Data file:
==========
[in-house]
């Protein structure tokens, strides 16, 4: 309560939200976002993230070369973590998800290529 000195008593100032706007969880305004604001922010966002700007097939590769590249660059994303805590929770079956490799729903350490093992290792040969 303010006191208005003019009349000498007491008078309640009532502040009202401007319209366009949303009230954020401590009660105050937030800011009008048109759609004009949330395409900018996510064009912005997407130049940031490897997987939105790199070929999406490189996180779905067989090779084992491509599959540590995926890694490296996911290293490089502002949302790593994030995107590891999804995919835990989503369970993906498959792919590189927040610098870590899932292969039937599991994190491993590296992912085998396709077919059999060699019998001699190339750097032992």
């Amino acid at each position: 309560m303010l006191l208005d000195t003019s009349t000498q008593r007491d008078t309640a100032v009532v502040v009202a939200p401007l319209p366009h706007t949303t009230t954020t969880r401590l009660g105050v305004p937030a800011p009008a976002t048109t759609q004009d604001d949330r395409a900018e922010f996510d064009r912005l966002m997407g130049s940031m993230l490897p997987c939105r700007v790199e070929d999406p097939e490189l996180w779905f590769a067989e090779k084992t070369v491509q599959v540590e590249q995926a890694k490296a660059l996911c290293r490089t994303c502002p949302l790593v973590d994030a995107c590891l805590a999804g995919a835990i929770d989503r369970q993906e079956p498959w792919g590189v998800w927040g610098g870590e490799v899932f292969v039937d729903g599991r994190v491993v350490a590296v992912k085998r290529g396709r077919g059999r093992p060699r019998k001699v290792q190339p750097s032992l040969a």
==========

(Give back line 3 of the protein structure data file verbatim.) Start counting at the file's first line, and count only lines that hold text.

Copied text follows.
């Amino acid at each position: 309560m303010l006191l208005d000195t003019s009349t000498q008593r007491d008078t309640a100032v009532v502040v009202a939200p401007l319209p366009h706007t949303t009230t954020t969880r401590l009660g105050v305004p937030a800011p009008a976002t048109t759609q004009d604001d949330r395409a900018e922010f996510d064009r912005l966002m997407g130049s940031m993230l490897p997987c939105r700007v790199e070929d999406p097939e490189l996180w779905f590769a067989e090779k084992t070369v491509q599959v540590e590249q995926a890694k490296a660059l996911c290293r490089t994303c502002p949302l790593v973590d994030a995107c590891l805590a999804g995919a835990i929770d989503r369970q993906e079956p498959w792919g590189v998800w927040g610098g870590e490799v899932f292969v039937d729903g599991r994190v491993v350490a590296v992912k085998r290529g396709r077919g059999r093992p060699r019998k001699v290792q190339p750097s032992l040969a």